Charlie Sifford never claimed he would have been one of golf’s greatest players. But in 1960, already past his prime at the age of 38, he proved he was still good enough to break golf’s racist colour barrier and win his membership on the Professional Golf Association tour.
Sifford died on February 3, at the age of 92. In his elder years he was elected to the World Golf Hall of Fame, granted the Congressional Medal of Freedom, and awarded an honourary doctorate from Scotland’s University of St. Andrews. Tiger Woods credited him as his inspiration and role model, and called him “Grandpa”. None of those things mellowed Sifford’s anger at the treatment he received, and he remained critical of racism in America.
Born in Charlotte, North Carolina, Sifford grew up caddying and taught himself the game. There was a professional tour for black players, but the prize money was never enough to live on. Sifford was lucky enough to be hired by singing star Billy Eckstein as his golf coach and general assistant.
While he never claimed elite status, Sifford said there were black golfers, now virtually unknown, who would have qualified: “The best black player who ever lived was Teddy Rhodes. I chased him for years beginning in 1947 and never could beat him when it mattered. There was so little money in the United Golfers Association tournaments, and to make anything you had to beat Teddy. And I couldn't do it. Finally Teddy got old. I won the Negro National Open five times in a row starting in 1952, and later won twice on the PGA Tour. But take the two of us in our primes, and Teddy was better. I saw them all, and I've always felt Teddy was as good as any of the best white players of his era, and that includes Sam Snead and Ben Hogan.”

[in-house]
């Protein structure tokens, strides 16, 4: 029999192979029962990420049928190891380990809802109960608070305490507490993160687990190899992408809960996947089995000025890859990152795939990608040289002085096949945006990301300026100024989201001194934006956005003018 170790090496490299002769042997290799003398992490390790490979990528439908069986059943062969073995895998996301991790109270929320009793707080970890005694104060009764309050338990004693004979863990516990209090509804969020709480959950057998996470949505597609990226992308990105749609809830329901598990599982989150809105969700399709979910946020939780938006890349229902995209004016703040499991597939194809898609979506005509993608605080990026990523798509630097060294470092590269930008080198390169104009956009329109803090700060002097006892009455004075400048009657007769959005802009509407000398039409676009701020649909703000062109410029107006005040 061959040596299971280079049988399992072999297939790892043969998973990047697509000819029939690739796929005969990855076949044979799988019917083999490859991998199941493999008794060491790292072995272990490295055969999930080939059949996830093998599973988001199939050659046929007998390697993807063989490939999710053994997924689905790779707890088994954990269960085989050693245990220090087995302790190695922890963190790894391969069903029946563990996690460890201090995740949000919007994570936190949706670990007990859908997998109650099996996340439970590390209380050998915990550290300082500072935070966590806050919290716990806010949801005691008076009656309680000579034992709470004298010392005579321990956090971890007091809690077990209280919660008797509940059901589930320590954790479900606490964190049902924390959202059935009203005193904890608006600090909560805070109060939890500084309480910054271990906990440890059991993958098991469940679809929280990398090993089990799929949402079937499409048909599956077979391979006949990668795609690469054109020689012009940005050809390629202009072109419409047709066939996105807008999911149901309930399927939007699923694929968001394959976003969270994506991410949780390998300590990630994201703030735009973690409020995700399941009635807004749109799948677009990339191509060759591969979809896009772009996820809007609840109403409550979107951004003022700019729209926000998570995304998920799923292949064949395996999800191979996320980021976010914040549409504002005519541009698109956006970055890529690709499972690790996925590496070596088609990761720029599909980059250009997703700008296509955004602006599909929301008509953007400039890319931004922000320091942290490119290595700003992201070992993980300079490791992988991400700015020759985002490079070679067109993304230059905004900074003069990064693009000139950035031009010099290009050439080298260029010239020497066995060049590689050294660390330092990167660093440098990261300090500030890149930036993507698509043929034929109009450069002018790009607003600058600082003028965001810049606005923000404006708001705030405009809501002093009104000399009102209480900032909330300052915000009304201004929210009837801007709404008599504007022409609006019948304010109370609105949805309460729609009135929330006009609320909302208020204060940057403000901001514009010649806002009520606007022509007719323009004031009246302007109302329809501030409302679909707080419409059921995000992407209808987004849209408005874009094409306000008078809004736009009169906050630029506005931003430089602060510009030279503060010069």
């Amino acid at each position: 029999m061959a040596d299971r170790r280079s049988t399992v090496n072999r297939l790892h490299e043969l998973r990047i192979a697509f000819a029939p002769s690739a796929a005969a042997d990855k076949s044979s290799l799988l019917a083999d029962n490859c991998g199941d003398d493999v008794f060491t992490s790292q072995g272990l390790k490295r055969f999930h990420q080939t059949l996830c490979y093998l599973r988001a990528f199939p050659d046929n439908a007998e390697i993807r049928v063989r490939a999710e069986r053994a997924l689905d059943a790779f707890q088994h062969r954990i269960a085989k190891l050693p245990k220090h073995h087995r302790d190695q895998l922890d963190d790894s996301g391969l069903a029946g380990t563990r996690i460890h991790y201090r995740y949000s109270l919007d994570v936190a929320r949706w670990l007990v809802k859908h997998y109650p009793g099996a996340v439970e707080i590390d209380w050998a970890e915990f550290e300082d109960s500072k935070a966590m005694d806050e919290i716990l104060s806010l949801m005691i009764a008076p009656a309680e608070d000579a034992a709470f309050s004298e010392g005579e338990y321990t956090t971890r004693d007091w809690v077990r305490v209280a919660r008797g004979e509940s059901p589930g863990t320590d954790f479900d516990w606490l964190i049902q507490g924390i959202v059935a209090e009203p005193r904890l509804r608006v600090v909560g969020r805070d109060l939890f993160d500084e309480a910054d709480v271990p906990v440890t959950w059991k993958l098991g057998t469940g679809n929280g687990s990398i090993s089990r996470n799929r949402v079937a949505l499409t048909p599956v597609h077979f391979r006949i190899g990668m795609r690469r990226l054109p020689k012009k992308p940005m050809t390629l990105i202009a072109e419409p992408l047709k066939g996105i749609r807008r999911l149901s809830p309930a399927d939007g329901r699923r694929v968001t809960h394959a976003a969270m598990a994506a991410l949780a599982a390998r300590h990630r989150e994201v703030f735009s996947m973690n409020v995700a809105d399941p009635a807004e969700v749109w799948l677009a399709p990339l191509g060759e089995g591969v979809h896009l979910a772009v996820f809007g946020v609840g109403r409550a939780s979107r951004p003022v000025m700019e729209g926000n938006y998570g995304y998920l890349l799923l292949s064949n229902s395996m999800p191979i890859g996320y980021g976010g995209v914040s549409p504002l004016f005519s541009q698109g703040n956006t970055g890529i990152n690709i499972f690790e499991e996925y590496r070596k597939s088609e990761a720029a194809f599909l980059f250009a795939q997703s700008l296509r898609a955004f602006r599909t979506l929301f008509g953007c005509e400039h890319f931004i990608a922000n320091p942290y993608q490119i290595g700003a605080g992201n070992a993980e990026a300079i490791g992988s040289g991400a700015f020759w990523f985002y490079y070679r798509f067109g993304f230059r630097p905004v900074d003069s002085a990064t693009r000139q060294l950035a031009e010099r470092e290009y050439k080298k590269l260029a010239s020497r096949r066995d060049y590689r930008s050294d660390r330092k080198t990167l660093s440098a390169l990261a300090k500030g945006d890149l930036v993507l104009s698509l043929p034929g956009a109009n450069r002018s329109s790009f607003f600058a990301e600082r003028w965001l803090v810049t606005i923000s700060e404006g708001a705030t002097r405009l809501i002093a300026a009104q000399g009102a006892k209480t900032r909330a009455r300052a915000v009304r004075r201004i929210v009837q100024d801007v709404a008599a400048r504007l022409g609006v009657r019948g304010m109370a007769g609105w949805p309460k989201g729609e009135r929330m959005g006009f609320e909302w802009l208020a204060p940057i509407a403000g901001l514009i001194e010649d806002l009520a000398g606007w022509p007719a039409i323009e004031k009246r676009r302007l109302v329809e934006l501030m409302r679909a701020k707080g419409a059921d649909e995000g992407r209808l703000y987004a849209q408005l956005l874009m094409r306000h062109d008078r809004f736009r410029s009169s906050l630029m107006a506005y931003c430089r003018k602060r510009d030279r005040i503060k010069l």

When the PGA was finally forced to allow Sifford to play in 1960, the racism didn’t end. He said that some pros would step on his ball or kick it into hazards. He endured racist heckling from galleries and players. Many tournaments were held at courses where he was refused entry to the clubhouse. Friends on tour, like Lee Trevino or Gary Player would bring him food and eat with him on the course.
Until 1962, every player to win a tournament on the PGA tour automatically was invited to play the prestigious Masters in Augusta, Georgia: “The Masters didn't want blacks in general and didn't want me specifically. When I got on the PGA Tour, the one thing I was certain of was that I would never get invited to Augusta no matter what I did. In 1962 I shot a 67 in the second round of the Canadian Open to take the lead, and the club immediately got a phone call. The next day there was an announcement: ‘The Masters will not offer an automatic invitation to the winner.’”
Until his death Sifford refused to set foot on Augusta National. He never gave up and he never backed down from a fight. He was instrumental in turning the whitest of sports into the international game it is today.
“I don't smile much, and I never laugh,” Sifford told Golf Digest magazine in 2006. “It's just something that's in me. If you'd been through what I've been through, you wouldn't be smiling, either. Walking around smiling all the time would have made no sense. It would indicate I approved of the way I was being treated, when I damn sure didn't approve.”